Everyone everywhere knows the difference between being loved and being judged, and how differently the two feel. But teenagers feel it particularly keenly. 

When I was a teenager in Ireland, I discovered that a surprising number of my schoolmates (who were straight) spent a surprising amount of their time wondering who wasn't. 

It sort of interested me at the time, because it seemed so counterintuitive. Why would they ruminate over an issue that was never likely to involve them? What was the reward for all their idle speculation? Why had they become so invested in it?

After a while I began to suspect it was because their own lives might seem somehow grayer by comparison, or perhaps more rigidly defined at least, or perhaps they even envied some of the suspense and drama that going thoroughly against the grain apparently offered. 

Maybe some of them secretly wanted in on all that complexity and contradiction, I wondered. But why would anyone envy the experience of public ridicule and rejection? It made no sense to me that there was some kind of unconscious or backhanded resentment at play.

Anyway, it went on, and on. The scrutiny, I mean. 'Do you think so and so is gay,' they asked each other loudly. 'I think so and so might be gay.' It was as if my peers were searching for double agents in their own ranks whose words and deeds could not be verified or trusted. 

They went through the entire year considering name after name, ticking off all the characteristics and conventions that put people in the sound or suspect categories. It was a teenage inquisition. 

You can't tell a bunch of teenagers that they are being hateful. They are still children turning into adults, and their sense of what is right and wrong is often as pliable as dough. They didn't understand that they were being repulsive, and if you spelled it out for them they would have claimed it was a legitimate pastime, and why were you so pressed, did you have something you wanted to confess to yourself?

Adults were no help, of course. There is a vast silence between adults and teenagers and no grown-up that I knew back then was interested in bridging it. You could not approach one of them and expect help, at best what you would get instead was their scorn and dismissal. 

But later I learned that it was because many adults had not actually stopped playing the who was who game themselves.

Identifying the biggest social outcasts helped to clarify and contrast with their own privilege and inclusion, it showed them where they stood on the big totem poll of life themselves.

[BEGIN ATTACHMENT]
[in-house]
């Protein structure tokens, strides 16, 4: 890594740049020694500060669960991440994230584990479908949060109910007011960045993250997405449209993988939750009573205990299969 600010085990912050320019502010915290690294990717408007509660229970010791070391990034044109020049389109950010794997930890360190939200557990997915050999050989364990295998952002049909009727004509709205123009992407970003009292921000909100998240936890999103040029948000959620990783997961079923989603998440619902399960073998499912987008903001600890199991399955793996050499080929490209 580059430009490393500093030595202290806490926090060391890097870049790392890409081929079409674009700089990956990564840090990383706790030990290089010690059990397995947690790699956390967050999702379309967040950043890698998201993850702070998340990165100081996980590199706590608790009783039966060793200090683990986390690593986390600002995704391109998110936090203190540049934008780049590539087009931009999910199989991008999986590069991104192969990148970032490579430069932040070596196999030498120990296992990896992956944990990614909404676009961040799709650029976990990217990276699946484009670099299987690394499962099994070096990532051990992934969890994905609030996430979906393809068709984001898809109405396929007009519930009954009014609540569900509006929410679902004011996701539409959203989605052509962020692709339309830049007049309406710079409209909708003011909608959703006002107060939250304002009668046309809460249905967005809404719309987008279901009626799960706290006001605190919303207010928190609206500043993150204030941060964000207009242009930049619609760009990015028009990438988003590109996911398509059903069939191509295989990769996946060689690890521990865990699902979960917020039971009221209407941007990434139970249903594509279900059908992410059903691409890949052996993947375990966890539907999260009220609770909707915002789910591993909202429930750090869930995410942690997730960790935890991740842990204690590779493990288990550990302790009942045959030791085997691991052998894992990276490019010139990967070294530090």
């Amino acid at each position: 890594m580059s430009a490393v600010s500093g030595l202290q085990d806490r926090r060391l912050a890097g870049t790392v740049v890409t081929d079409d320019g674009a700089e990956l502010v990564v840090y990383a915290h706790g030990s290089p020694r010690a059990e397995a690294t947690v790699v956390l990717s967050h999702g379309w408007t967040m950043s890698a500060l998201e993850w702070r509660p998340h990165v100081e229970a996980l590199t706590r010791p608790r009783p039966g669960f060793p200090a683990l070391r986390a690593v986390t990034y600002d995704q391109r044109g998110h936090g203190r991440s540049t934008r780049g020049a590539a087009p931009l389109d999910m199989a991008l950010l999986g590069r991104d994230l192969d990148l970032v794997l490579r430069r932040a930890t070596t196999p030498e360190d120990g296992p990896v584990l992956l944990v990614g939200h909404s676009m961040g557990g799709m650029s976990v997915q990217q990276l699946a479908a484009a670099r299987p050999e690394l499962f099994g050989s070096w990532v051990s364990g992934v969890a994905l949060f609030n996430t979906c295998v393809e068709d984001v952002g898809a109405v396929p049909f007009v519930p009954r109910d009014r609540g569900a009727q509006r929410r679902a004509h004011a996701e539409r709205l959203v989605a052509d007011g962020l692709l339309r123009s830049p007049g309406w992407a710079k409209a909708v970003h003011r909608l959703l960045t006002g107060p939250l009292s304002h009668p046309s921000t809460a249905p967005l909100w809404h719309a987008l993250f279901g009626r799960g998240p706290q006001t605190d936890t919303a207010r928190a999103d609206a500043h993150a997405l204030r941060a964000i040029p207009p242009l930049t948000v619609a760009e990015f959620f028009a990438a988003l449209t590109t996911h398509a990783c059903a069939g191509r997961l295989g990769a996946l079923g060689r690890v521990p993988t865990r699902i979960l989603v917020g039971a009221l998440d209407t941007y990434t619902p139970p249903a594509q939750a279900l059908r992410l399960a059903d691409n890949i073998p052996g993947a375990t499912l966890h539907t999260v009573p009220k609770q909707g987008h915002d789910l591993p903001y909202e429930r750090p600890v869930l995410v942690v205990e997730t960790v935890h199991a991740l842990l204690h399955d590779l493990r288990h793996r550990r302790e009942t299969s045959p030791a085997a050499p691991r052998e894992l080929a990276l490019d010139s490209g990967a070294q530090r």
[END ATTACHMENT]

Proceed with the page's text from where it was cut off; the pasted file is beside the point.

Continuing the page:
So it turned out they really hadn't changed much since high school, most of them. They were still taking names and awarding status.

In Ireland, this old game is signal boosted by religion and politics of course, where rewards are devised for the winners and punishments are devised for the losers.

Last month, a congregation in Listowel, Co Kerry sat through a particularly judgmental sermon by Father Sean Sheehy, who told them that sex between people of the same gender was a sin and that being transgender was “lunatic.”

He didn't stop there of course. The distribution of condoms by the Health Service Executive promoted promiscuity, he continued. Then he went down the old familiar list of outlawed people and practices, as though the last 50 years – and Pope Francis - had just been a blip.

In Ireland, people immediately professed themselves shocked by Sheehy's dismissive and damaging exclusions, but have they forgotten how central his views were to the opinions of Pope John Paul II and Pope Benedict XVI?

Everyone everywhere knows the difference between being loved and being judged, and how differently the two feel. But teenagers feel it particularly keenly. 

We know that some kids are born into the warmth and inclusion of the dominant society and thrive in its embrace. From the high school halls to the classrooms to the sporting fields they are buoyed and built up. The world was made for them. 

But other kids are menaced and ostracized, they become the markers on land that the majority row away from. They are rejected and ridiculed in the locker rooms and town streets and in churches. They are stymied and sneered at and attacked. 

What's remarkable is that we know all this, we know of the joy of inclusion and the pain of exclusion, and yet we still act, talk, vote and live as if we don't.

That's why the shock in the media in Ireland this week at hearing another old priest reminds us of our old, unexamined shibboleths rings particularly false.

Beneath all the progressive window dressing, how much has really changed?